4. A terrifying thought has just struck my mind, and I’m trying to keep a poker face while getting as far away from the chessboard as possible. As I walk away, I hear my opponent’s piece hit the board. I turn back, and to my horror, my opponent made the move that I spotted. I search across the board desperate for a miracle but to no avail. Staring at the American flag next to me, I’m paralyzed as reality hits me like a pile of bricks: I lost the gold medal for the US at the World Youth Chess Championships. All my hard work vaporized in one move.

    After my game ends, one of my friends catches me as I walk outside. “Tough luck,” he muttered. Yeah, real tough luck, I thought. As an eleven-year-old, I thought my chess career had ended. I had been committed and passionate about chess for years, but I failed at the very last second. Andrew Raine’s insight that grit is vital to success didn’t resonate with me then, and it didn’t on the long plane ride back.

    Years later, I encountered a similar situation in the penultimate round of the 2019 High School National Championships. After a strong start, I faced the top seed on the first board and needed not to lose to keep chances of winning the tournament. While I was calm at the beginning, I soon made a mistake, and my opponent exploited it. I sat paralyzed in fear as the moment at the World Youth flashed before my eyes, and I thought I was fated to blunder again only steps away from success.
    Almost by accident, I realized the value of grit from my mockery. Like a video game character, was there any meaning to death if I could respawn as many times as I wanted? As long as I had grit and kept fighting, I could reach victory eventually, no matter how many failures it took. My mistakes were no longer evidence that I was fated to lose because my mastery over chess was inevitable if I kept learning from my mistakes. I went back to focusing on the game, no longer scared of failing.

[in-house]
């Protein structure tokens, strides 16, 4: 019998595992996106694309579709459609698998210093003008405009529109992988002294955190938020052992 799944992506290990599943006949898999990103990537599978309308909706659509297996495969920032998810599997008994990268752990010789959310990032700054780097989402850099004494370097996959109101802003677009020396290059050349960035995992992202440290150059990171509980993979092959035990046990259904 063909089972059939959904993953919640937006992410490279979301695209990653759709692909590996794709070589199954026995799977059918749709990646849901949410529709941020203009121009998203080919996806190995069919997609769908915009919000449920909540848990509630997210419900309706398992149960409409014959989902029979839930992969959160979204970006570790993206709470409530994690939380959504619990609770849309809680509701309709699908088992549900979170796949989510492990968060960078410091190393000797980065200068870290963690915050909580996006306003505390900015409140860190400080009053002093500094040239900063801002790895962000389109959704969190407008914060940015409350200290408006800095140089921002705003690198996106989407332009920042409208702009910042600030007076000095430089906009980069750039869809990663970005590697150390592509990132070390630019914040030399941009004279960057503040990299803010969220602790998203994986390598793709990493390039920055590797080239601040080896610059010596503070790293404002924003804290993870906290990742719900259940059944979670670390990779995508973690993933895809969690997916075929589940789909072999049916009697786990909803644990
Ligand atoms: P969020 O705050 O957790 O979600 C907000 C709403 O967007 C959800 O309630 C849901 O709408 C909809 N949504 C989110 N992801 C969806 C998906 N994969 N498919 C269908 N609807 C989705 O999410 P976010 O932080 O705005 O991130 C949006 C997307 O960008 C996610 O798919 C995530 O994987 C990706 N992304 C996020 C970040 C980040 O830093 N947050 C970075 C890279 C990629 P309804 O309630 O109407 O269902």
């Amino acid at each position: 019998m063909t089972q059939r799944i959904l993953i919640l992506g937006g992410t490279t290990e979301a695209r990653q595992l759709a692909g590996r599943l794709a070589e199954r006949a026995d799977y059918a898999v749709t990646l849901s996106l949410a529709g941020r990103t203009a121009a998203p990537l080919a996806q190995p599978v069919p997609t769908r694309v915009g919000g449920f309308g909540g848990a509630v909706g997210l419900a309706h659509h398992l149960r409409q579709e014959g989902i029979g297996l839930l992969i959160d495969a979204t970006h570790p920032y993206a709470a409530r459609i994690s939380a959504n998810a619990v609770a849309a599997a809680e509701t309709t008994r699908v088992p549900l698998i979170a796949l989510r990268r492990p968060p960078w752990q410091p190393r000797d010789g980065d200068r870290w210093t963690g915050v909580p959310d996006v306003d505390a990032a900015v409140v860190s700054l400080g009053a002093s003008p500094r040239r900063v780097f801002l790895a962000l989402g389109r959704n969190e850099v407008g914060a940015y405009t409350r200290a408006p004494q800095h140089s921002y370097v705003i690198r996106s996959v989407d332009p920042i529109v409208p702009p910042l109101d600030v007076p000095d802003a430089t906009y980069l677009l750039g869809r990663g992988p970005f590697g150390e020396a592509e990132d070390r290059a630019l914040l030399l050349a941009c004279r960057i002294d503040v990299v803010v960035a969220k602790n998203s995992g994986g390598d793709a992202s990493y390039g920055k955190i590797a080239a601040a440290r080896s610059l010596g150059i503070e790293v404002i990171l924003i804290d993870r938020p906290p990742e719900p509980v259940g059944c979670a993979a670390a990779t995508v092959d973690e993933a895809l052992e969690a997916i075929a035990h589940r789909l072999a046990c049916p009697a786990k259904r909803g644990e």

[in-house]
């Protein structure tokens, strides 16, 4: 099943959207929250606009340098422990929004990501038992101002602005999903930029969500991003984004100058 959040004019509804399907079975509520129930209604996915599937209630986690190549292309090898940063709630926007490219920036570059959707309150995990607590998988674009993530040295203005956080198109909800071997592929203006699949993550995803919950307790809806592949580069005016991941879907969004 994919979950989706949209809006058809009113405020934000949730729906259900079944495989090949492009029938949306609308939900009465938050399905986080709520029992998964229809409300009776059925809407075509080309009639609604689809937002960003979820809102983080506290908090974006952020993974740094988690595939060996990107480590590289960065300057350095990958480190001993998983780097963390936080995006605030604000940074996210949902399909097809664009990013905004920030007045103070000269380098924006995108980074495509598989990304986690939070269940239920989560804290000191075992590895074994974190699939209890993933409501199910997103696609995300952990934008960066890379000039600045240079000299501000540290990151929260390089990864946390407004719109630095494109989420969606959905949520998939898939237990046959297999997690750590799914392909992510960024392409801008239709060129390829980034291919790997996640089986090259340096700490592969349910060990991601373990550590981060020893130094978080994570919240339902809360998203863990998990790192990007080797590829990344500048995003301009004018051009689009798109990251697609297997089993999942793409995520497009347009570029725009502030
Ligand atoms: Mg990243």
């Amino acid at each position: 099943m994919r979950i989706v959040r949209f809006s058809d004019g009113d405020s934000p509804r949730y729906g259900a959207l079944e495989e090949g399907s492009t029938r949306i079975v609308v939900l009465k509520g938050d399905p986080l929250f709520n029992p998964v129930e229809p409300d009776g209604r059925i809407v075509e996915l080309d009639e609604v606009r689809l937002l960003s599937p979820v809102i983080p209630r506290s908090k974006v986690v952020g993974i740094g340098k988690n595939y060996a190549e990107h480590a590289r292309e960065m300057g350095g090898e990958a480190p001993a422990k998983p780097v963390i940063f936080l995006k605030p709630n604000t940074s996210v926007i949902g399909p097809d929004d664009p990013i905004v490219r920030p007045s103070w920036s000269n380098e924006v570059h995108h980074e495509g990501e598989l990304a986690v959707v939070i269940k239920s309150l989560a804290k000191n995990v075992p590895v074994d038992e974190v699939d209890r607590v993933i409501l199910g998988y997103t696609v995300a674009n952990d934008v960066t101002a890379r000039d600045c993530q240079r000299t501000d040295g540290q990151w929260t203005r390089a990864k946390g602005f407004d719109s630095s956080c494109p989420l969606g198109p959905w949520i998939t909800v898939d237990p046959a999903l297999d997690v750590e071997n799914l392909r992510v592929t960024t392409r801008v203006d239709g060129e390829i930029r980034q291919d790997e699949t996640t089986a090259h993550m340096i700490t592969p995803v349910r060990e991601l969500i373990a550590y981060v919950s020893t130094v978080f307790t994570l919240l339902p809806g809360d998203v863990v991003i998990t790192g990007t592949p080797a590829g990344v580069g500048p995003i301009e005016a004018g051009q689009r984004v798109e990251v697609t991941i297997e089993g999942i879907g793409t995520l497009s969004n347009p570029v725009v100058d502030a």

I drew the game and went on to defend my title as National Champion. While I had hoped to win, I was still proud of myself. My grit and optimism had turned around a bad situation.

    The lesson I learned that day certainly applies to entrepreneurs as well. The fact that every nine out of ten startups fail is a testament to the fact that business is harder than the profits and fame that we dream of. As Raine mentions, commitment from optimism is critical in these moments to stick with our ideas when times get tough, like how Musk doubled-down on Tesla with his last 20 million. Optimism also drives us to bring our thoughts from our daydreams to the market. However, while I agree with Raine that all successful entrepreneurs are optimistic to some extent, unfettered optimism may do more harm than good in business. Unchecked optimism may lead entrepreneurs to be less cautious and underestimate the difficulties of business, which can be devastating for those who go all-in on their startups.

    According to research from the University of Bath, the London School of Economics and Political Science and the Cardiff University, overly optimistic business owners earn around 30% less than those with below-average optimism. Optimists who believe their idea is too good to fail may create startups where there was no market to begin with. While these entrepreneurs are indeed committed to their product, their commitment backfires against them. It seems that one factor to creating a successful startup is realistic optimism, or striking a balance between faith in an idea and careful analysis of their product and the market.

    However, even the most well-prepared entrepreneur is going to face hardship. After all, entrepreneurship is a complicated and risky venture, and the process of learning starts with facing an unknown situation. In these moments, grit and resilience are the keys to a successful startup. Instead of setting unrealistic expectations and quitting when they aren’t met, entrepreneurs have to continually learn from tough situations and their mistakes to evolve with their product. To admit mistakes and learn from them while believing in the long-term success of a product requires a mix of grit and careful optimism, critical components to any successful startup.

    Statistics on Optimism and Entrepreneurship – https://www.marketwatch.com/story/too-much-optimism-can-cost-you-your-shirt-2018-10-04